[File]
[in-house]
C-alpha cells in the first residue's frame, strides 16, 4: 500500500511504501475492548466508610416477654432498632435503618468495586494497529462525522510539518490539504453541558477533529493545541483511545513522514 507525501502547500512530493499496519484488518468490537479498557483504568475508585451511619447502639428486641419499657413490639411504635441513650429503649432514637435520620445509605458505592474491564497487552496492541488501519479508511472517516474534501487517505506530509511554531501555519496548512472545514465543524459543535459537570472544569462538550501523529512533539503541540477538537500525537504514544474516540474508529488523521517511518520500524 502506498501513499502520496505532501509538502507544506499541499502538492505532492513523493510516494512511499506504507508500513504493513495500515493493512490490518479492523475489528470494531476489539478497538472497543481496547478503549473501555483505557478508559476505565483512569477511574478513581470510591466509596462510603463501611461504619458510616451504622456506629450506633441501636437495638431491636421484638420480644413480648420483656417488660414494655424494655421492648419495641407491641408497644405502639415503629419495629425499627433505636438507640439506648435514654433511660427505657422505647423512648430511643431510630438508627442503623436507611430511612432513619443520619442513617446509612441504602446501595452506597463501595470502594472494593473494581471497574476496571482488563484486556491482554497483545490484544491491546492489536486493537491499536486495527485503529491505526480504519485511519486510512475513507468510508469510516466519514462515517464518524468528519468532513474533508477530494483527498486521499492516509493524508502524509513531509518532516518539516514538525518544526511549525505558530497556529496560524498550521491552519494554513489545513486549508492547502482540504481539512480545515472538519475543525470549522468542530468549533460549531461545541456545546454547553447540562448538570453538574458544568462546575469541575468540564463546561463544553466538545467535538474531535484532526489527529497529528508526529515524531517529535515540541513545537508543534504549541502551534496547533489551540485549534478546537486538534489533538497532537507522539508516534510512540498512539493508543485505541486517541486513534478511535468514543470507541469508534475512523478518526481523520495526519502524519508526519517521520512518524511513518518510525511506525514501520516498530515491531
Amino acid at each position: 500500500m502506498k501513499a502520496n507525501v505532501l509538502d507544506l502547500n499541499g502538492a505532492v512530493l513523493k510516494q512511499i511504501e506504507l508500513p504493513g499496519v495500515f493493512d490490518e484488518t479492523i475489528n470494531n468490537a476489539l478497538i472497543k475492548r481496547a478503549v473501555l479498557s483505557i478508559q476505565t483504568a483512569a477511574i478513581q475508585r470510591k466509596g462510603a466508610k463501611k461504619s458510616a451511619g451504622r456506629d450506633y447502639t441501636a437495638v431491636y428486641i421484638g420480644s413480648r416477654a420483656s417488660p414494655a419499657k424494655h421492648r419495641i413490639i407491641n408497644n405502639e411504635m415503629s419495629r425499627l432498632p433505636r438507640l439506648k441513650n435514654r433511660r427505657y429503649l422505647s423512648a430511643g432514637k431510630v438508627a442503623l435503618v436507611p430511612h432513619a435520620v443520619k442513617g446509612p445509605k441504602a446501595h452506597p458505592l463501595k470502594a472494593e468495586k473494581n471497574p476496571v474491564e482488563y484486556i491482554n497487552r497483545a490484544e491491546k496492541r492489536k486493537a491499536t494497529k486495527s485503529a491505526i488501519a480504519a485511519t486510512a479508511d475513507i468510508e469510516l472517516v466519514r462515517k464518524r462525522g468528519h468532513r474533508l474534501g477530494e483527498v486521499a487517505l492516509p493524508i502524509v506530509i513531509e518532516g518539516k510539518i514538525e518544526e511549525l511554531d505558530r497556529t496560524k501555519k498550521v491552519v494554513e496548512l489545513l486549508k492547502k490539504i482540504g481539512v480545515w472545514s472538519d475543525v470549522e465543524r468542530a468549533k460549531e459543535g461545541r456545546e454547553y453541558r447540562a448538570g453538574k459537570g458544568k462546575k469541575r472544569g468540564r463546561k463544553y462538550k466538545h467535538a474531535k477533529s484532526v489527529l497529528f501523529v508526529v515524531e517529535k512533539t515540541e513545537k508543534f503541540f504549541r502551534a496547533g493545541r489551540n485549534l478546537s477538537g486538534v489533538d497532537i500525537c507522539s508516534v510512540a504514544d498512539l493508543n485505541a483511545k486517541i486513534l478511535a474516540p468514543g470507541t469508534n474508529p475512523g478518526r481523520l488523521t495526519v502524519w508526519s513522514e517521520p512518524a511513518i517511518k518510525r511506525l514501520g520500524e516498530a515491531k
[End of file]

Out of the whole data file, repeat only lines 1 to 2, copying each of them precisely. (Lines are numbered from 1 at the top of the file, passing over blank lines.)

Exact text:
[in-house]
C-alpha cells in the first residue's frame, strides 16, 4: 500500500511504501475492548466508610416477654432498632435503618468495586494497529462525522510539518490539504453541558477533529493545541483511545513522514 507525501502547500512530493499496519484488518468490537479498557483504568475508585451511619447502639428486641419499657413490639411504635441513650429503649432514637435520620445509605458505592474491564497487552496492541488501519479508511472517516474534501487517505506530509511554531501555519496548512472545514465543524459543535459537570472544569462538550501523529512533539503541540477538537500525537504514544474516540474508529488523521517511518520500524 502506498501513499502520496505532501509538502507544506499541499502538492505532492513523493510516494512511499506504507508500513504493513495500515493493512490490518479492523475489528470494531476489539478497538472497543481496547478503549473501555483505557478508559476505565483512569477511574478513581470510591466509596462510603463501611461504619458510616451504622456506629450506633441501636437495638431491636421484638420480644413480648420483656417488660414494655424494655421492648419495641407491641408497644405502639415503629419495629425499627433505636438507640439506648435514654433511660427505657422505647423512648430511643431510630438508627442503623436507611430511612432513619443520619442513617446509612441504602446501595452506597463501595470502594472494593473494581471497574476496571482488563484486556491482554497483545490484544491491546492489536486493537491499536486495527485503529491505526480504519485511519486510512475513507468510508469510516466519514462515517464518524468528519468532513474533508477530494483527498486521499492516509493524508502524509513531509518532516518539516514538525518544526511549525505558530497556529496560524498550521491552519494554513489545513486549508492547502482540504481539512480545515472538519475543525470549522468542530468549533460549531461545541456545546454547553447540562448538570453538574458544568462546575469541575468540564463546561463544553466538545467535538474531535484532526489527529497529528508526529515524531517529535515540541513545537508543534504549541502551534496547533489551540485549534478546537486538534489533538497532537507522539508516534510512540498512539493508543485505541486517541486513534478511535468514543470507541469508534475512523478518526481523520495526519502524519508526519517521520512518524511513518518510525511506525514501520516498530515491531